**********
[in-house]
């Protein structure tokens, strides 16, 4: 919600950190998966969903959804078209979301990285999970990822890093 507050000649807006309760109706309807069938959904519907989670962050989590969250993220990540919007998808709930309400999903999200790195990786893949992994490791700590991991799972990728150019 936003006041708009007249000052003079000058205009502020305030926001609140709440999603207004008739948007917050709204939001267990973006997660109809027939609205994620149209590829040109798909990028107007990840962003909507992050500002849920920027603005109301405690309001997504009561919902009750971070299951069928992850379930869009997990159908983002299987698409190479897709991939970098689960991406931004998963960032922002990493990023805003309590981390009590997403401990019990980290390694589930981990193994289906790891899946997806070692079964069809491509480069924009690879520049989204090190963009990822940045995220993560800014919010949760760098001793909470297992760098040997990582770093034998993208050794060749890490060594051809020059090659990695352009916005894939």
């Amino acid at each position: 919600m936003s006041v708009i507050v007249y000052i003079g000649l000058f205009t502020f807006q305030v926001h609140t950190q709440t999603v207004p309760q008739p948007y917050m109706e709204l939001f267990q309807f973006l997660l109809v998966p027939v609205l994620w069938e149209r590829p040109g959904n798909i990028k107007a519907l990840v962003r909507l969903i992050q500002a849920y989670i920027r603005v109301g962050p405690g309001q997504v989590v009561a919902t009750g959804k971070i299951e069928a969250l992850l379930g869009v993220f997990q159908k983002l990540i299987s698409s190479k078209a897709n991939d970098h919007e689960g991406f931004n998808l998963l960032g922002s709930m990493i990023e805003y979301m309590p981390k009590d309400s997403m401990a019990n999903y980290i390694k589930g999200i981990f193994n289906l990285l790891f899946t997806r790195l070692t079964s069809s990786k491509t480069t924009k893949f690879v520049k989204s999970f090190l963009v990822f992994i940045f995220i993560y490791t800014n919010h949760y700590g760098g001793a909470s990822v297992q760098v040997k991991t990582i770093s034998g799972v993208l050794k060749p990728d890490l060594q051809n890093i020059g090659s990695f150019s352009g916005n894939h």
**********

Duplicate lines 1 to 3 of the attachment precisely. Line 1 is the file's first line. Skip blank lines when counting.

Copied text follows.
[in-house]
């Protein structure tokens, strides 16, 4: 919600950190998966969903959804078209979301990285999970990822890093 507050000649807006309760109706309807069938959904519907989670962050989590969250993220990540919007998808709930309400999903999200790195990786893949992994490791700590991991799972990728150019 936003006041708009007249000052003079000058205009502020305030926001609140709440999603207004008739948007917050709204939001267990973006997660109809027939609205994620149209590829040109798909990028107007990840962003909507992050500002849920920027603005109301405690309001997504009561919902009750971070299951069928992850379930869009997990159908983002299987698409190479897709991939970098689960991406931004998963960032922002990493990023805003309590981390009590997403401990019990980290390694589930981990193994289906790891899946997806070692079964069809491509480069924009690879520049989204090190963009990822940045995220993560800014919010949760760098001793909470297992760098040997990582770093034998993208050794060749890490060594051809020059090659990695352009916005894939």
């Amino acid at each position: 919600m936003s006041v708009i507050v007249y000052i003079g000649l000058f205009t502020f807006q305030v926001h609140t950190q709440t999603v207004p309760q008739p948007y917050m109706e709204l939001f267990q309807f973006l997660l109809v998966p027939v609205l994620w069938e149209r590829p040109g959904n798909i990028k107007a519907l990840v962003r909507l969903i992050q500002a849920y989670i920027r603005v109301g962050p405690g309001q997504v989590v009561a919902t009750g959804k971070i299951e069928a969250l992850l379930g869009v993220f997990q159908k983002l990540i299987s698409s190479k078209a897709n991939d970098h919007e689960g991406f931004n998808l998963l960032g922002s709930m990493i990023e805003y979301m309590p981390k009590d309400s997403m401990a019990n999903y980290i390694k589930g999200i981990f193994n289906l990285l790891f899946t997806r790195l070692t079964s069809s990786k491509t480069t924009k893949f690879v520049k989204s999970f090190l963009v990822f992994i940045f995220i993560y490791t800014n919010h949760y700590g760098g001793a909470s990822v297992q760098v040997k991991t990582i770093s034998g799972v993208l050794k060749p990728d890490l060594q051809n890093i020059g090659s990695f150019s352009g916005n894939h």